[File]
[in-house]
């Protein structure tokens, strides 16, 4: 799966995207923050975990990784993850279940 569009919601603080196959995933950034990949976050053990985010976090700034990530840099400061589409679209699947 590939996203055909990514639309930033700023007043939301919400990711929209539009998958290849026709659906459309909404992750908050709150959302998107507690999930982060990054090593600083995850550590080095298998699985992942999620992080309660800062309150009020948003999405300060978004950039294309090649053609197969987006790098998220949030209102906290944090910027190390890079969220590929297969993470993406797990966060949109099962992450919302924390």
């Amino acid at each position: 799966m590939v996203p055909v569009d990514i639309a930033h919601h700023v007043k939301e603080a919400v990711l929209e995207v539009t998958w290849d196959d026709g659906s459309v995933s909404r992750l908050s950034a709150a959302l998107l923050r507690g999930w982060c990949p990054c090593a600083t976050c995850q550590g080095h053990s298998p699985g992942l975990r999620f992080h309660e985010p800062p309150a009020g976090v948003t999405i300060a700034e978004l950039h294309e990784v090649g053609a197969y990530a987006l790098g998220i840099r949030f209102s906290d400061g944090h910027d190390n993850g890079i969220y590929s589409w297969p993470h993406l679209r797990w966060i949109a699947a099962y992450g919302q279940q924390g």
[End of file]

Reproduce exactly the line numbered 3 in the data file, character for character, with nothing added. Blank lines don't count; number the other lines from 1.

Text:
């Amino acid at each position: 799966m590939v996203p055909v569009d990514i639309a930033h919601h700023v007043k939301e603080a919400v990711l929209e995207v539009t998958w290849d196959d026709g659906s459309v995933s909404r992750l908050s950034a709150a959302l998107l923050r507690g999930w982060c990949p990054c090593a600083t976050c995850q550590g080095h053990s298998p699985g992942l975990r999620f992080h309660e985010p800062p309150a009020g976090v948003t999405i300060a700034e978004l950039h294309e990784v090649g053609a197969y990530a987006l790098g998220i840099r949030f209102s906290d400061g944090h910027d190390n993850g890079i969220y590929s589409w297969p993470h993406l679209r797990w966060i949109a699947a099962y992450g919302q279940q924390g």